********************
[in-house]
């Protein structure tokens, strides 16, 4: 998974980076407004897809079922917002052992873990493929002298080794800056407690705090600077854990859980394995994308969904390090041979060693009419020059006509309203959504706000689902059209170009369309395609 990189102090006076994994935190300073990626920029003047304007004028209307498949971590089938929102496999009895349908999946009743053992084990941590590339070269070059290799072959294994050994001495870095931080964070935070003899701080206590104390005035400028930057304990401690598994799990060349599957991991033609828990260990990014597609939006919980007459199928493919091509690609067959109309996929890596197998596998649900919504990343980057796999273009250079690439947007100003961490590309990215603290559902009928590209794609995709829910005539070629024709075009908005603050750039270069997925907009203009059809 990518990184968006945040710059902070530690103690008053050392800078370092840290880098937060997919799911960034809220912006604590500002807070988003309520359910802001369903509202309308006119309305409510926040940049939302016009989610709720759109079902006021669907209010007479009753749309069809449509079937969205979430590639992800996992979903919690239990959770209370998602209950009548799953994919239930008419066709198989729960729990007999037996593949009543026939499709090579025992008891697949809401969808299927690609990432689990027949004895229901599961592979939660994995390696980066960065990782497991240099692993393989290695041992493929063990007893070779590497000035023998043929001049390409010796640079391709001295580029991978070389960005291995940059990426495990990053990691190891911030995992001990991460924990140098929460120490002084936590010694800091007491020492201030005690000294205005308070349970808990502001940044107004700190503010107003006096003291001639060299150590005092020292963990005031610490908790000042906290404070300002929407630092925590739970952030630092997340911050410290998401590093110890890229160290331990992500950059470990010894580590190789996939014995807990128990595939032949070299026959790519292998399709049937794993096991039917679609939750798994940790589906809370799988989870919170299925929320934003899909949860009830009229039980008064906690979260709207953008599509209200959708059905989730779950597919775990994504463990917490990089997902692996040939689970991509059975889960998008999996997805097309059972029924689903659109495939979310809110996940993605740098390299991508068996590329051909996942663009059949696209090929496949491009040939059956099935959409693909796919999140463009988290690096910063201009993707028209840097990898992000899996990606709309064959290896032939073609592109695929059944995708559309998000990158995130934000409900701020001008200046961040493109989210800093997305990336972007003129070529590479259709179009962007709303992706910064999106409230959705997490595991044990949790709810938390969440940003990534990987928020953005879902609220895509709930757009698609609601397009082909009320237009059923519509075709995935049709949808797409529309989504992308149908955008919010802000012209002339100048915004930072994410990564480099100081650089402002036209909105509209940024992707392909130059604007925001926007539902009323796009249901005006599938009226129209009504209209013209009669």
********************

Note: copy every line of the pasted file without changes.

[in-house]
């Protein structure tokens, strides 16, 4: 998974980076407004897809079922917002052992873990493929002298080794800056407690705090600077854990859980394995994308969904390090041979060693009419020059006509309203959504706000689902059209170009369309395609 990189102090006076994994935190300073990626920029003047304007004028209307498949971590089938929102496999009895349908999946009743053992084990941590590339070269070059290799072959294994050994001495870095931080964070935070003899701080206590104390005035400028930057304990401690598994799990060349599957991991033609828990260990990014597609939006919980007459199928493919091509690609067959109309996929890596197998596998649900919504990343980057796999273009250079690439947007100003961490590309990215603290559902009928590209794609995709829910005539070629024709075009908005603050750039270069997925907009203009059809 990518990184968006945040710059902070530690103690008053050392800078370092840290880098937060997919799911960034809220912006604590500002807070988003309520359910802001369903509202309308006119309305409510926040940049939302016009989610709720759109079902006021669907209010007479009753749309069809449509079937969205979430590639992800996992979903919690239990959770209370998602209950009548799953994919239930008419066709198989729960729990007999037996593949009543026939499709090579025992008891697949809401969808299927690609990432689990027949004895229901599961592979939660994995390696980066960065990782497991240099692993393989290695041992493929063990007893070779590497000035023998043929001049390409010796640079391709001295580029991978070389960005291995940059990426495990990053990691190891911030995992001990991460924990140098929460120490002084936590010694800091007491020492201030005690000294205005308070349970808990502001940044107004700190503010107003006096003291001639060299150590005092020292963990005031610490908790000042906290404070300002929407630092925590739970952030630092997340911050410290998401590093110890890229160290331990992500950059470990010894580590190789996939014995807990128990595939032949070299026959790519292998399709049937794993096991039917679609939750798994940790589906809370799988989870919170299925929320934003899909949860009830009229039980008064906690979260709207953008599509209200959708059905989730779950597919775990994504463990917490990089997902692996040939689970991509059975889960998008999996997805097309059972029924689903659109495939979310809110996940993605740098390299991508068996590329051909996942663009059949696209090929496949491009040939059956099935959409693909796919999140463009988290690096910063201009993707028209840097990898992000899996990606709309064959290896032939073609592109695929059944995708559309998000990158995130934000409900701020001008200046961040493109989210800093997305990336972007003129070529590479259709179009962007709303992706910064999106409230959705997490595991044990949790709810938390969440940003990534990987928020953005879902609220895509709930757009698609609601397009082909009320237009059923519509075709995935049709949808797409529309989504992308149908955008919010802000012209002339100048915004930072994410990564480099100081650089402002036209909105509209940024992707392909130059604007925001926007539902009323796009249901005006599938009226129209009504209209013209009669």